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  • Author or Editor: J. Dobbertin x
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Confinement of the glass-forming regions in the nanometer range influences the α-relaxation which is associated with the glass transition. These effects were investigated for semicrystalline poly(ethylene terephthalate) by dielectric spectroscopy and differential scanning calorimetry. The results are discussed within the concept of cooperative length, i.e. the characteristic length of the cooperative process of glass transition. Both experiments showed a dependence of the glass transition on the mean thickness of the amorphous layers. For the dielectric relaxation, the loss maximum was found to shift to higher temperatures with decreasing thickness of the amorphous layers, but no differences were observed in the curve shape for the differently crystallized samples. For the calorimetric measurements, in contrast, there was no correlation for the glass transition temperature, whereas the curve shape did correlate with the layer thickness of the mobile amorphous fraction. From the structure parameters, a characteristic length of approximately (2.5±1) nm was estimated for the unconfined glass relaxation (transition).

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The results from temperature modulated DSC in the glass transition region of amorphous and semicrystalline polymers are described with the linear response approach. The real and the imaginary part of the complex heat capacity are discussed. The findings are compared with those of dielectric spectroscopy. The frequency dependent glass transition temperature can be fitted with a VFT-equation. The transition frequencies are decreased by 0.5 to 1 orders of magnitude compared to dielectric measurements. Cooling rates from standard DSC are transformed into frequencies. The glass transition temperatures are also approximated by the VFT-fit from the temperature modulated measurements. The differences in the shape of the curves from amorphous and semicrystalline samples are discussed.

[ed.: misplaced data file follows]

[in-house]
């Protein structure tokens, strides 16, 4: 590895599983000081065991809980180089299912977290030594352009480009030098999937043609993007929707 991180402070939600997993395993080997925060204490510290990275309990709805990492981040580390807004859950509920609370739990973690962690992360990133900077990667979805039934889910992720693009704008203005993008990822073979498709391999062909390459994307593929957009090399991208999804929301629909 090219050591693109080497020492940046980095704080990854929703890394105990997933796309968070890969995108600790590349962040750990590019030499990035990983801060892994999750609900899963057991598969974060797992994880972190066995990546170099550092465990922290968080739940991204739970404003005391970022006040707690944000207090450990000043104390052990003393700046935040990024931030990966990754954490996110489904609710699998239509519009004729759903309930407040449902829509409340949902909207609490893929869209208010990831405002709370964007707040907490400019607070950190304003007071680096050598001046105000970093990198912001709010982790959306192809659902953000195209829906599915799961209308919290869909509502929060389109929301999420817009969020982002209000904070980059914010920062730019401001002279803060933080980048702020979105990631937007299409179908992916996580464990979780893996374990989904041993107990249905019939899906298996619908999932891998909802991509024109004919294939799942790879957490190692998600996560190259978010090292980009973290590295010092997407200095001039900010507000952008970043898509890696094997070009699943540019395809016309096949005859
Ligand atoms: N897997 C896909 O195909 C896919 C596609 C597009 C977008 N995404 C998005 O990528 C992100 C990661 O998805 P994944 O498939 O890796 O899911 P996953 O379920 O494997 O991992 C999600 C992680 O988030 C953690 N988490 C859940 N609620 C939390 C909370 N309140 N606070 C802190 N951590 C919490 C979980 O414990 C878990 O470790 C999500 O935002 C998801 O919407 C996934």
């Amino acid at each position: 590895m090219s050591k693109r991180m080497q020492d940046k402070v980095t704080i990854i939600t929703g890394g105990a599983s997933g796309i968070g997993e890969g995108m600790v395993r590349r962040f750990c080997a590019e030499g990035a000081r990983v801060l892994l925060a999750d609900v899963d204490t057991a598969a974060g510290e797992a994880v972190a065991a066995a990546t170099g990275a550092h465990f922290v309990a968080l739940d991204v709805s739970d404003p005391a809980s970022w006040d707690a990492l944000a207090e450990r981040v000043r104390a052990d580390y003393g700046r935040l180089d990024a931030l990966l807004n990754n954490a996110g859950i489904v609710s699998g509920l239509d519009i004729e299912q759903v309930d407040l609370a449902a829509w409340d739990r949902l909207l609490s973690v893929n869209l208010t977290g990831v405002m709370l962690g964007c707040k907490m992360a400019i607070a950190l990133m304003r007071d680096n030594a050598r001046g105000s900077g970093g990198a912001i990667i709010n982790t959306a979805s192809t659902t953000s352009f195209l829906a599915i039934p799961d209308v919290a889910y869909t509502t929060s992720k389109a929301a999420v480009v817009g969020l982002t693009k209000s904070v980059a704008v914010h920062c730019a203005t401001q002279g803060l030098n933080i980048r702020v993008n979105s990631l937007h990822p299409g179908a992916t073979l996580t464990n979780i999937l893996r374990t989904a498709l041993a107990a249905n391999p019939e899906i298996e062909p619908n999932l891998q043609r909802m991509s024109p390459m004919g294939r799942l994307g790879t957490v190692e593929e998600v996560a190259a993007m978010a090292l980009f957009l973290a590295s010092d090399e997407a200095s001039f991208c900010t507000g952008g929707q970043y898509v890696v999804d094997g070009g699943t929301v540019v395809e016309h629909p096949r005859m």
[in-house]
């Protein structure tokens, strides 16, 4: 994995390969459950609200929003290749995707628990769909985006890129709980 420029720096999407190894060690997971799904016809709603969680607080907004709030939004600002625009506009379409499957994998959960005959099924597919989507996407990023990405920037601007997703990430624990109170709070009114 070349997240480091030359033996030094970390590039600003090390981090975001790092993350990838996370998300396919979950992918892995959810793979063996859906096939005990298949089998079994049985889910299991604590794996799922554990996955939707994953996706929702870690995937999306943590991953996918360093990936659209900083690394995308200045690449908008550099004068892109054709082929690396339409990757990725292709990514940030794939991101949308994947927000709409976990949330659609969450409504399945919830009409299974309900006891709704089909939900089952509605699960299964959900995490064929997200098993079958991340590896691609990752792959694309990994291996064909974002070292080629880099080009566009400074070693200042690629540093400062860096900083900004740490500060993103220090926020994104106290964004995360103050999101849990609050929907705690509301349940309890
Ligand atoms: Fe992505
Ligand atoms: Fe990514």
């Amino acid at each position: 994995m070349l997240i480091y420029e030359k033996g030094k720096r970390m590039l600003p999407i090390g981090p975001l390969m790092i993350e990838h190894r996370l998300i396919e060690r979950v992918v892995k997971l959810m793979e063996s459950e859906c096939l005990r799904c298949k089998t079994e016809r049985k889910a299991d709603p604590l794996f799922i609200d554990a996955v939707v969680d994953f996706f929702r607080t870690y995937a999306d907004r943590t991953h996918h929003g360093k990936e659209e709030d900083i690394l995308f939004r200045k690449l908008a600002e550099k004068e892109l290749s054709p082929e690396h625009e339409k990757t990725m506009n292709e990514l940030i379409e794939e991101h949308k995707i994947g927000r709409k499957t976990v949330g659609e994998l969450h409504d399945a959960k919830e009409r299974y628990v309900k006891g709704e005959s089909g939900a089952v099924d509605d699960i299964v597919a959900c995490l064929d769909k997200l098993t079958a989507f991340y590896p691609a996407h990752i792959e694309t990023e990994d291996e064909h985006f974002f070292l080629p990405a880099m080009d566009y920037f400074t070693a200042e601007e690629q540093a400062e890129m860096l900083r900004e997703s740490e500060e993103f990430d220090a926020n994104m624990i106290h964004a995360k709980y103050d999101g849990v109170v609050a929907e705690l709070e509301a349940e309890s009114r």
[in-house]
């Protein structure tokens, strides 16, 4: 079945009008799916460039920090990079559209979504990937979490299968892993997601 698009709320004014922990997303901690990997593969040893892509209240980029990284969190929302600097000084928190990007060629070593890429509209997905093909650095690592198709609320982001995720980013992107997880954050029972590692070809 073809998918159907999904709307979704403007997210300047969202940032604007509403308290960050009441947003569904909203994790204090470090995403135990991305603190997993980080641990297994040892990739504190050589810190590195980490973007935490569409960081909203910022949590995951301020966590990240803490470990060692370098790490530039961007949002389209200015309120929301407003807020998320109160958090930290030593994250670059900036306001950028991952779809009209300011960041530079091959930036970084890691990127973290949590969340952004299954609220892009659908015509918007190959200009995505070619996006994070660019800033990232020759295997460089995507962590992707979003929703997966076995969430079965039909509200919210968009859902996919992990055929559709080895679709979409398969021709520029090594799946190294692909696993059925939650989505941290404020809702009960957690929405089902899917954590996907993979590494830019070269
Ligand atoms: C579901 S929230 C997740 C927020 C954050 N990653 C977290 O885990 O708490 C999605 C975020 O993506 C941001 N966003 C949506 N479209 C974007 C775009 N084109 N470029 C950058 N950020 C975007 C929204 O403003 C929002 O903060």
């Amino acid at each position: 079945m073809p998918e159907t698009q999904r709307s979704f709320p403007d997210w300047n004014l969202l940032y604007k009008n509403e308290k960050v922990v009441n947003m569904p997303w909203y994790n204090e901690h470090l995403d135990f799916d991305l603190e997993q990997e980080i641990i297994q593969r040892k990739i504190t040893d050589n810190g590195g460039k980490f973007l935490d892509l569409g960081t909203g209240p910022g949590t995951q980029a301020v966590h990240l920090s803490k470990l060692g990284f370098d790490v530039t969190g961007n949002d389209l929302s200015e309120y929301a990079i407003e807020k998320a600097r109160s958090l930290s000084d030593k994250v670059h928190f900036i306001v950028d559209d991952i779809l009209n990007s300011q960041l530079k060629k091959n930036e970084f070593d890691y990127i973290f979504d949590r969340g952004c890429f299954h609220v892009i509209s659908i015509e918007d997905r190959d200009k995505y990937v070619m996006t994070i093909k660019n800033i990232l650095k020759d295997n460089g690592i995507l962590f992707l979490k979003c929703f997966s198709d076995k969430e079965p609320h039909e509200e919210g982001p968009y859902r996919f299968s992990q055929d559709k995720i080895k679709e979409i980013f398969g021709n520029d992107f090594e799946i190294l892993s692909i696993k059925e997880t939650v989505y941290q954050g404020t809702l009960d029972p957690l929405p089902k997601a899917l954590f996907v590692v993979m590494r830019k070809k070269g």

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The relaxation strength at the glass transition for semi-crystalline polymers observed by different experimental methods shows significant deviations from a simple two-phase model. Introduction of a rigid amorphous fraction, which is non-crystalline but does not participate in the glass transition, allows a description of the relaxation behavior of such systems. The question arises when does this amorphous material vitrify. Our measurements on PET identify no separate glass transition and no devitrification over a broad temperature range. Measurements on a low molecular weight compound which partly crystallizes supports the idea that vitrification of the rigid amorphous material occurs during formation of crystallites. The reason for vitrification is the immobilization of co-operative motions due to the fixation of parts of the molecules in the crystallites. Local movements (Β-relaxation) are only slightly influenced by the crystallites and occur in the whole non-crystalline fraction.

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